In hardware, USB is implemented as an internal controller on the host computer. USB hubs provide the actual device ports, and the controller contains a virtual hub (known as the “virtual root hub”) with two ports. External USB hubs can be connected to the controller and to one another to support up to 127 devices. Hubs can be nested five levels deep below the root.
External hubs have four or more ports. Vendors usually provide external power supplies with their USB hubs, but hubs typically have the option to draw power directly through the bus. (The Linux USB project developers recommend to not draw power from the bus. If you’re using a desktop system, use the external power supply. On a laptop, however, you can use a small hub without external power, but only when the laptop has A/C power and the attached USB devices don’t require power supplies themselves.)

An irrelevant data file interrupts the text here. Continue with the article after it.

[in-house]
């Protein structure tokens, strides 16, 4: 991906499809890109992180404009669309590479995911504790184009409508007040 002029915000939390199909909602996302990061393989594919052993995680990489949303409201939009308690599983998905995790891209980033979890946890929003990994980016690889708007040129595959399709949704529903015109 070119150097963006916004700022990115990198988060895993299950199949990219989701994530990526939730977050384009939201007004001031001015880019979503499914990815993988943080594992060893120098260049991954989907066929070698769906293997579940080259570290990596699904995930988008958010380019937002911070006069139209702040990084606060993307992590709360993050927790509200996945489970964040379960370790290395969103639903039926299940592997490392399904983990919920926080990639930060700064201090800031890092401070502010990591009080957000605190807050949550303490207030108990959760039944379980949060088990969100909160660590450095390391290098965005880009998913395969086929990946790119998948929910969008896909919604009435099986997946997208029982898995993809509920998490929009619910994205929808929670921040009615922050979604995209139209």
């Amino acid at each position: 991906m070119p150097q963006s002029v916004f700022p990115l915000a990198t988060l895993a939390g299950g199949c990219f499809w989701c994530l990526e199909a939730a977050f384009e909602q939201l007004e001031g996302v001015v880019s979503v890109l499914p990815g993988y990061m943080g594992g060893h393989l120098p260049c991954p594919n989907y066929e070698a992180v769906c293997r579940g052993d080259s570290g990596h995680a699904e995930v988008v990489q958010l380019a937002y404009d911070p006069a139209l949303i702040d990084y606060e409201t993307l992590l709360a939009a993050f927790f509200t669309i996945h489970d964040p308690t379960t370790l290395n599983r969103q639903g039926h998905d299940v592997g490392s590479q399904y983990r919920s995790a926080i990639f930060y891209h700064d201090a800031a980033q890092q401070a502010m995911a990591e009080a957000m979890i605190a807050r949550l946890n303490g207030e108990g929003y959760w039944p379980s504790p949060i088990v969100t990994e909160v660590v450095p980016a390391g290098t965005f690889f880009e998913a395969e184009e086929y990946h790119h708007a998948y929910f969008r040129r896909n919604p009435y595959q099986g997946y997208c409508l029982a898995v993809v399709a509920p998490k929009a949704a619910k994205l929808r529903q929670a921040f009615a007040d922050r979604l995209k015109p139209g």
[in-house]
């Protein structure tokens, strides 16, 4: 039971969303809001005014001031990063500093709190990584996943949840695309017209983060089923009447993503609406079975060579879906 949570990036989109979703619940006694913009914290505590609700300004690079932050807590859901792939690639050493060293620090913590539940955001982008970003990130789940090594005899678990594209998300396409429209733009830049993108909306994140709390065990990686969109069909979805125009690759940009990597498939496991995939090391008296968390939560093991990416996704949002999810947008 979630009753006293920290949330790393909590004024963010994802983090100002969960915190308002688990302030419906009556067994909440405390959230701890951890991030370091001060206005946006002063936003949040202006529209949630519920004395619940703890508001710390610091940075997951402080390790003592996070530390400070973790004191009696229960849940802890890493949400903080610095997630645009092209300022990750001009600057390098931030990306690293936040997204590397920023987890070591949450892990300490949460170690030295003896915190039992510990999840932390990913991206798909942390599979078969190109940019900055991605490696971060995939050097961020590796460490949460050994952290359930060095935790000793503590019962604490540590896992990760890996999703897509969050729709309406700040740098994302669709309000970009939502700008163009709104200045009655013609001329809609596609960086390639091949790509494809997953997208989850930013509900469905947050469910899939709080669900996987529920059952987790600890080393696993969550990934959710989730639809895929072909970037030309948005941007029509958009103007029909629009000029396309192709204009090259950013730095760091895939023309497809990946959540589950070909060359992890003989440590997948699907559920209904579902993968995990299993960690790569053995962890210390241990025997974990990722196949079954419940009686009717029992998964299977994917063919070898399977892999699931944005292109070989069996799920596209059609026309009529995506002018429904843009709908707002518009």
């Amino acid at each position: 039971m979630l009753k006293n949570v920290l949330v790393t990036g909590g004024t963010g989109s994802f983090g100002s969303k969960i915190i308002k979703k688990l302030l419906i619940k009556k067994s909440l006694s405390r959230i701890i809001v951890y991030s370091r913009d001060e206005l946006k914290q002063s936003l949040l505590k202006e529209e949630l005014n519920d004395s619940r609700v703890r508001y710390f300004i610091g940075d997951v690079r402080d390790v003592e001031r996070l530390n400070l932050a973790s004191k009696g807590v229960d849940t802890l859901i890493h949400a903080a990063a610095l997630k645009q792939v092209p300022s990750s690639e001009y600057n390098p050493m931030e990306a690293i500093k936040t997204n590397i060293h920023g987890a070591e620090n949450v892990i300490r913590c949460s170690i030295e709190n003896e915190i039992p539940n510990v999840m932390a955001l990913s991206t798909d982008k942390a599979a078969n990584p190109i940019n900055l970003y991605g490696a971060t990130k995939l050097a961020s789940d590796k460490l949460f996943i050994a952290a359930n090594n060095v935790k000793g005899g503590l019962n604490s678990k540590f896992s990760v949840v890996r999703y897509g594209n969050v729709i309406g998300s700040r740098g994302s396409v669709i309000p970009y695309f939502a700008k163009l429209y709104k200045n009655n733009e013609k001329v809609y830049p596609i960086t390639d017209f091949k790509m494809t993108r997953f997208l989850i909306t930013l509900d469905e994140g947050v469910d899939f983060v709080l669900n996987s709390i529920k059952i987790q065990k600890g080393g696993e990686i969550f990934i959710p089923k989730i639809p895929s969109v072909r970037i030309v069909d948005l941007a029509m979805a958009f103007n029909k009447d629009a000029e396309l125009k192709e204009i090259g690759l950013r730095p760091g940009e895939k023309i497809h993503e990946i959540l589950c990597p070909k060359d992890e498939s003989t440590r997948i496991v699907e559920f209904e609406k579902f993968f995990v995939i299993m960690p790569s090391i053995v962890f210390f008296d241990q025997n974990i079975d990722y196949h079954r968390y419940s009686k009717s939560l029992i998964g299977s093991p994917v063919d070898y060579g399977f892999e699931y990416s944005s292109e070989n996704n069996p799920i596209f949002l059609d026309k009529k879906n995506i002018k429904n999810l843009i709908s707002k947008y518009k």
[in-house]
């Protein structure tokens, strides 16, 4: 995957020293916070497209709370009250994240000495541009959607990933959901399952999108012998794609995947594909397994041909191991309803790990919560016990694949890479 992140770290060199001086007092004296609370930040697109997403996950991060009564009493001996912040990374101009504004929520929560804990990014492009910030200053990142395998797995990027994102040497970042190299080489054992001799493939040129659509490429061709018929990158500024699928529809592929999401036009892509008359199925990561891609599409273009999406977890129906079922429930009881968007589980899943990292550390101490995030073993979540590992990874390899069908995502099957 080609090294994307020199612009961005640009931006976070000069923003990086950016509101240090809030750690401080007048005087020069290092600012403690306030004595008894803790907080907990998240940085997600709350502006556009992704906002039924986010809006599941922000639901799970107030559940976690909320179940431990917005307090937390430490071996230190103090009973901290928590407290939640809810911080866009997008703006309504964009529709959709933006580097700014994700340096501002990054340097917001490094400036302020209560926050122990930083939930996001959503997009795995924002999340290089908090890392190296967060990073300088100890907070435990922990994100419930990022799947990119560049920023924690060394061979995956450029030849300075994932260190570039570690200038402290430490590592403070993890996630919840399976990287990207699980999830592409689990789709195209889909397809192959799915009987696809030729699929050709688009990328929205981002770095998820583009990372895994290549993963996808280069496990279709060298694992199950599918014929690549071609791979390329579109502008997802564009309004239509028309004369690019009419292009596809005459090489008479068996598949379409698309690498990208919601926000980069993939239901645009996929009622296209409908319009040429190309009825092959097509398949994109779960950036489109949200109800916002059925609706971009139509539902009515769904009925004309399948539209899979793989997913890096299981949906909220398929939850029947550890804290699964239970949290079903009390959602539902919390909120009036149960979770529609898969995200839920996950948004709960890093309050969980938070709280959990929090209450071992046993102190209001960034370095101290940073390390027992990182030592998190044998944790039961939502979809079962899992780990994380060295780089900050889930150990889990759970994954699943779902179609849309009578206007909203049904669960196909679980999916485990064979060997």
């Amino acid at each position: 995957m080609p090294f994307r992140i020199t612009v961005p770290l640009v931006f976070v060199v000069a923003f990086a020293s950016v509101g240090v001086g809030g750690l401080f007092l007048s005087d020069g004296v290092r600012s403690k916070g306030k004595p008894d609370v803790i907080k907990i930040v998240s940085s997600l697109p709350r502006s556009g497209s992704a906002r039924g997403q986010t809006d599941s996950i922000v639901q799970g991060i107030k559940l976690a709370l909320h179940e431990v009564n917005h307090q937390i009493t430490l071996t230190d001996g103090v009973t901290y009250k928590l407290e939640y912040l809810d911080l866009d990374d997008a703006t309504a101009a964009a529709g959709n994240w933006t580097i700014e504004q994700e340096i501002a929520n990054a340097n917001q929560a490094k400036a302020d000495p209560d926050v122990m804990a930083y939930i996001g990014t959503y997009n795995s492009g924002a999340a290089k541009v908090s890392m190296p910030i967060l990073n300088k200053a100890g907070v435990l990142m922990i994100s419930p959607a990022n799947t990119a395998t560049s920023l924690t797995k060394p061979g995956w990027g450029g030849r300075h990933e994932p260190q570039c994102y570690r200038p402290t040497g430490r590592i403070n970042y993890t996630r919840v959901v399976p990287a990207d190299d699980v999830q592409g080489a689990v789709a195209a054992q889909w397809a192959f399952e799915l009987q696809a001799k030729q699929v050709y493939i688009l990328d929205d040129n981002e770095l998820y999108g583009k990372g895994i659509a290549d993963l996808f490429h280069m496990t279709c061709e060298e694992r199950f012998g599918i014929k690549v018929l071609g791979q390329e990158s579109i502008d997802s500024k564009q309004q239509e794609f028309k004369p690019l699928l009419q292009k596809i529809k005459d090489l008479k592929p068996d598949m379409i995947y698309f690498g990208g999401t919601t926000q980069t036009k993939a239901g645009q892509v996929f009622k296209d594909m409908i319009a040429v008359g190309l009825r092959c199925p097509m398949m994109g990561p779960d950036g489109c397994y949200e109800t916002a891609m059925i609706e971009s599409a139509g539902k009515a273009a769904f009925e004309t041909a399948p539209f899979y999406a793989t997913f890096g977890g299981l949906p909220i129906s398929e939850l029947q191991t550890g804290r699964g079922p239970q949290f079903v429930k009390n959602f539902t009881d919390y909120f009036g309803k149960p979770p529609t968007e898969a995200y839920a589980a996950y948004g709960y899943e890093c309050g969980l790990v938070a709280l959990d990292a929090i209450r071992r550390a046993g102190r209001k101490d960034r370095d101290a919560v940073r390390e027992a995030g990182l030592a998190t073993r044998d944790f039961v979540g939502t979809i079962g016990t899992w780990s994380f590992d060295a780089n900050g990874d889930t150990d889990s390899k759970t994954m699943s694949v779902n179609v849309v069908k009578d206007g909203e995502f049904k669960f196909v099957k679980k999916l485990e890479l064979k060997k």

Figure One: USB connector pinouts
USB connectors have been standardized across all device types (another advantage it has over traditional serial ports). Unlike traditional serial cables, USB cables contain only four wires: power, ground, send, and receive. Device communication is handled hierarchically: all communication is controlled by the master device on the USB controller, and all attached devices function as slaves. This scheme eliminates issues like bus collisions. The pinouts for USB cable connectors are illustrated in Figure One.
Enabling USB Support
Figure Two: USB-related kernel parameters
The best USB support is found in the 2.4 Linux kernel, and USB support must be enabled in the kernel before you can use it. Figure Two illustrates make xconfig‘s USB menu.
Note that the figure shows only part of a very long parameter list (the gap indicates omitted selections). As usual, the various options are grouped by type, beginning with general USB support and support for hubs and classes of devices, followed later by choices corresponding to specific USB devices.
The second section in the figure shows the options for USB controller interfaces. USB devices use several different types: the open host controller interface (OHCI), the universal host controller interface (UHCI), and the enhanced host controller interface (EHCI). Settings for the first two appear in the dialog (the latter is seldom used). Different vendors use one or the other of these two types for all of their devices.